Although transparent liquid silicone rubber grades exist, moldable silicones represent a more advanced material for LED lamps and luminary applications.
A silicone elastomer is a good fit for electrical insulation applications because of their high dielectric strength. In addition to their resistance to high temperature, UV, and ozone, they are hydrophobic, so they do not promote surface insulation failures.
The basic materials and the process employed to fabricate individual or discrete electronic components have been known, and in use, since the late 1950s. At that time, silicon had become the substrate material of choice because of its adequate electron properties, availability, and most importantly, the ease of formation of its high quality native oxide, SiO2.
In the electronics field, the use of a silicone elastomer for a wide variety of applications has increased due to the fact that the industry can count on the extreme diversity of silicone polymer chemistry and architectures for meeting technical challenges. For example, the Light Emitting Diodes (LED) applications components market has the challenge of increasing the light flux and thermal loads.
Newer designs may not be compatible with the common materials used by lighting manufactures. Until recently, silicone was only used for the interior of electronic devices, but now, silicone rubber is used for consumer and industrial lamps and luminaries, signage, street and architectural lighting, entertainment lighting, health-care and automotive headlamps, and lights for car interiors. A silicone elastomer that is used for electronic applications has the combination of an inorganic chain similar to silicates, which is associated with high surface energy. They incorporate side methyl groups that are conversely very organic and thus exhibit low surface energy.
The Si-O bonds of silicone are strongly polarized and, without protection, should lead to strong intermolecular interactions. Methyl groups weakly interact with each other so they effectively shield the main molecular chain. This is further facilitated by the absence of side groups at the oxygen atom, which results in the high flexibility of the siloxane chain. This open molecular structure also explains the lower barrier rotation around the Si-O bond. In more practical terms, this means silicones’ polydi-methylsiloxane chain can easily adopt many shapes to improve processing and molding.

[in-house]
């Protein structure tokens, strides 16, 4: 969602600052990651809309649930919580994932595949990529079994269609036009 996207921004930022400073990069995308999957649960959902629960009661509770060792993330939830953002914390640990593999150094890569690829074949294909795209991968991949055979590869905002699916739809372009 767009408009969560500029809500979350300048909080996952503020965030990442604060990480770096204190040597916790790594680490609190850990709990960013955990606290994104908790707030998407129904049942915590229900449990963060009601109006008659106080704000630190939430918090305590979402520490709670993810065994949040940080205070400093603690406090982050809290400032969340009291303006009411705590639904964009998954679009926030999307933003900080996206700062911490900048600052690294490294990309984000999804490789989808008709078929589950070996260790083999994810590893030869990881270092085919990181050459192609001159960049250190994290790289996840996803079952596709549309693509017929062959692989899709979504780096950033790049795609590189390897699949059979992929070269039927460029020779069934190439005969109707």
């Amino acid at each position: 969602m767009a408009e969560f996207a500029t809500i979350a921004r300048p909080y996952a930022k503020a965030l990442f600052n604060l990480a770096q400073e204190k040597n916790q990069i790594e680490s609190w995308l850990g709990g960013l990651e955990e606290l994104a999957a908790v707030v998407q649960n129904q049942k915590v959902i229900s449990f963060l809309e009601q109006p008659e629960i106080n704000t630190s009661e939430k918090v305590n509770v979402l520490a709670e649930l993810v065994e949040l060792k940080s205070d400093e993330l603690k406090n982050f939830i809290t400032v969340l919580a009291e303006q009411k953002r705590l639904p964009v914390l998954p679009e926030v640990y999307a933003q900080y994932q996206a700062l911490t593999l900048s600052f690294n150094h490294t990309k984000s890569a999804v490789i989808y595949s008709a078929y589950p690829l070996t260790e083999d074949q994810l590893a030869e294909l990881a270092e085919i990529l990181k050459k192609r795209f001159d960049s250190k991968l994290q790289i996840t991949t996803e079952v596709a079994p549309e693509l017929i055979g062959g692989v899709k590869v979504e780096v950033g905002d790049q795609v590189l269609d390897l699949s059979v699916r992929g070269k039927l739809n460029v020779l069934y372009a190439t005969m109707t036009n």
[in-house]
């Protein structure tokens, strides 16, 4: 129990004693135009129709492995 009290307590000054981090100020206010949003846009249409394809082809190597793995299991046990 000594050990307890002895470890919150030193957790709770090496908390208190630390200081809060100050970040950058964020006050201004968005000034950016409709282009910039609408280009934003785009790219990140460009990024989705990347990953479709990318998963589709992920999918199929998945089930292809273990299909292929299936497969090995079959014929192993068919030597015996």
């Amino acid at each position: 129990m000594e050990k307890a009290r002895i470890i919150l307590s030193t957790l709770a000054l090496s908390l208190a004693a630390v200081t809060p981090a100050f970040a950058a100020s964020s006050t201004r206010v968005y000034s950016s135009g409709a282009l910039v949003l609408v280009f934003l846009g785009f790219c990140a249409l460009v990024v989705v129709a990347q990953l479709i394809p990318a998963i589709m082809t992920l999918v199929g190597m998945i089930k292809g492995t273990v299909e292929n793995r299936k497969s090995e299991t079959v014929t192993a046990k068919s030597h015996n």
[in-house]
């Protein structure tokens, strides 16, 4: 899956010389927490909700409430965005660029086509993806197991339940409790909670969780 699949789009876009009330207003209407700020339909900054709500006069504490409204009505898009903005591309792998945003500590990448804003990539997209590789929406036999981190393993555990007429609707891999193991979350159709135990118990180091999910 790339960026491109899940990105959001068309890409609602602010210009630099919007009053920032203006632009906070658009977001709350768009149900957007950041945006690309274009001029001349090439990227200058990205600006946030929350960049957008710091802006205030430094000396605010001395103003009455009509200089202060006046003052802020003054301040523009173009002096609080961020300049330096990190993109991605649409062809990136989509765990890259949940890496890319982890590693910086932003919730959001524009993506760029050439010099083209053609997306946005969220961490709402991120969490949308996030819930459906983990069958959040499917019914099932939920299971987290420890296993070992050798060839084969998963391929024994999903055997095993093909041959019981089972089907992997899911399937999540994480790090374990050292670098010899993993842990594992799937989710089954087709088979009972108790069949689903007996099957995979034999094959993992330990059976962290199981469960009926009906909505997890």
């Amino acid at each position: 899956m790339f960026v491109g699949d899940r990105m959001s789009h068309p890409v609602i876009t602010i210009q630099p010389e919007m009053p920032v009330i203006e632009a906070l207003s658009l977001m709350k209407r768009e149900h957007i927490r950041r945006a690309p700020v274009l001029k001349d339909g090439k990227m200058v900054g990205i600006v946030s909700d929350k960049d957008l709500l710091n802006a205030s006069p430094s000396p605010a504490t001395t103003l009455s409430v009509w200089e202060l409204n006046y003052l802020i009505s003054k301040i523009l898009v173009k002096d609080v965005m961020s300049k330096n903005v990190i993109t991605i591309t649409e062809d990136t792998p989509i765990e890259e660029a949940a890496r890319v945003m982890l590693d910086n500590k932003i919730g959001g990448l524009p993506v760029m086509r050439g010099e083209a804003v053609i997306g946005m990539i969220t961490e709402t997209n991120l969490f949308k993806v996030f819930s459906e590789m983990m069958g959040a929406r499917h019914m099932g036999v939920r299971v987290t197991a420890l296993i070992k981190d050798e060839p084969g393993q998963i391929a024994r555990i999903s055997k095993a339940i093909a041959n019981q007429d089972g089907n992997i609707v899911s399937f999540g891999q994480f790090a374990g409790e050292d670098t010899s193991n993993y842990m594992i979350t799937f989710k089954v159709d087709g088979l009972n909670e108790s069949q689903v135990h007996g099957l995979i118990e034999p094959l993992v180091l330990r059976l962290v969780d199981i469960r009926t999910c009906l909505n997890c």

These low intermolecular interactions lead to low glass transition temperature (-127°C), high flexibility, good vibration absorption characteristics, and high impact resistance. Additionally, due to high electrical resistivity, resistance to environmental degradation, and to electrical aging, as well as their hydrophobicity, a silicone elastomer can be used in cable end terminations and connections made at the end of underground high voltage cables; they can also be used as insulators for power lines.
Insulation occurs without chemical bonding between the termination and the cable. It takes advantage of the silicone terminations ability to exclude any entrapped air (in this case, particularly in areas of high electrical field and around the edges at the cable end). The high gas permeability of silicones allows any trapped air to diffuse, leaving an air-free joint.
Such silicone rubber cable end terminations are produced by rubber injection molding using a silicone high consistency rubber (HCR) or by liquid injection molding using a two-part liquid silicone rubber (LSR).